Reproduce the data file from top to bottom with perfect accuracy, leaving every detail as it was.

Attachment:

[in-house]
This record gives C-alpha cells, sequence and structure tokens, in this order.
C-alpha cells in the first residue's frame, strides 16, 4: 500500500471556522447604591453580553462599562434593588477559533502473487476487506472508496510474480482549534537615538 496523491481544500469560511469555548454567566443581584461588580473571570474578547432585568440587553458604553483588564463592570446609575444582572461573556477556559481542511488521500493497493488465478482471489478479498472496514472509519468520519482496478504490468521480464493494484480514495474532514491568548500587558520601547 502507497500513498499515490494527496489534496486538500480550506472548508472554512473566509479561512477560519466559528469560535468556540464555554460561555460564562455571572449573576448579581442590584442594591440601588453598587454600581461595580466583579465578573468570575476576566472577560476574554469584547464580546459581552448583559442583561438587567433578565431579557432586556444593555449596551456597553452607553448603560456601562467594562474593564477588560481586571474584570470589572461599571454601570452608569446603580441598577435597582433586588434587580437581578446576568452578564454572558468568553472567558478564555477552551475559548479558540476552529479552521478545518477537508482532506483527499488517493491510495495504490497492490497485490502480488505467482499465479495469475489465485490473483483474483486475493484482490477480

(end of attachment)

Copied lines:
[in-house]
This record gives C-alpha cells, sequence and structure tokens, in this order.
C-alpha cells in the first residue's frame, strides 16, 4: 500500500471556522447604591453580553462599562434593588477559533502473487476487506472508496510474480482549534537615538 496523491481544500469560511469555548454567566443581584461588580473571570474578547432585568440587553458604553483588564463592570446609575444582572461573556477556559481542511488521500493497493488465478482471489478479498472496514472509519468520519482496478504490468521480464493494484480514495474532514491568548500587558520601547 502507497500513498499515490494527496489534496486538500480550506472548508472554512473566509479561512477560519466559528469560535468556540464555554460561555460564562455571572449573576448579581442590584442594591440601588453598587454600581461595580466583579465578573468570575476576566472577560476574554469584547464580546459581552448583559442583561438587567433578565431579557432586556444593555449596551456597553452607553448603560456601562467594562474593564477588560481586571474584570470589572461599571454601570452608569446603580441598577435597582433586588434587580437581578446576568452578564454572558468568553472567558478564555477552551475559548479558540476552529479552521478545518477537508482532506483527499488517493491510495495504490497492490497485490502480488505467482499465479495469475489465485490473483483474483486475493484482490477480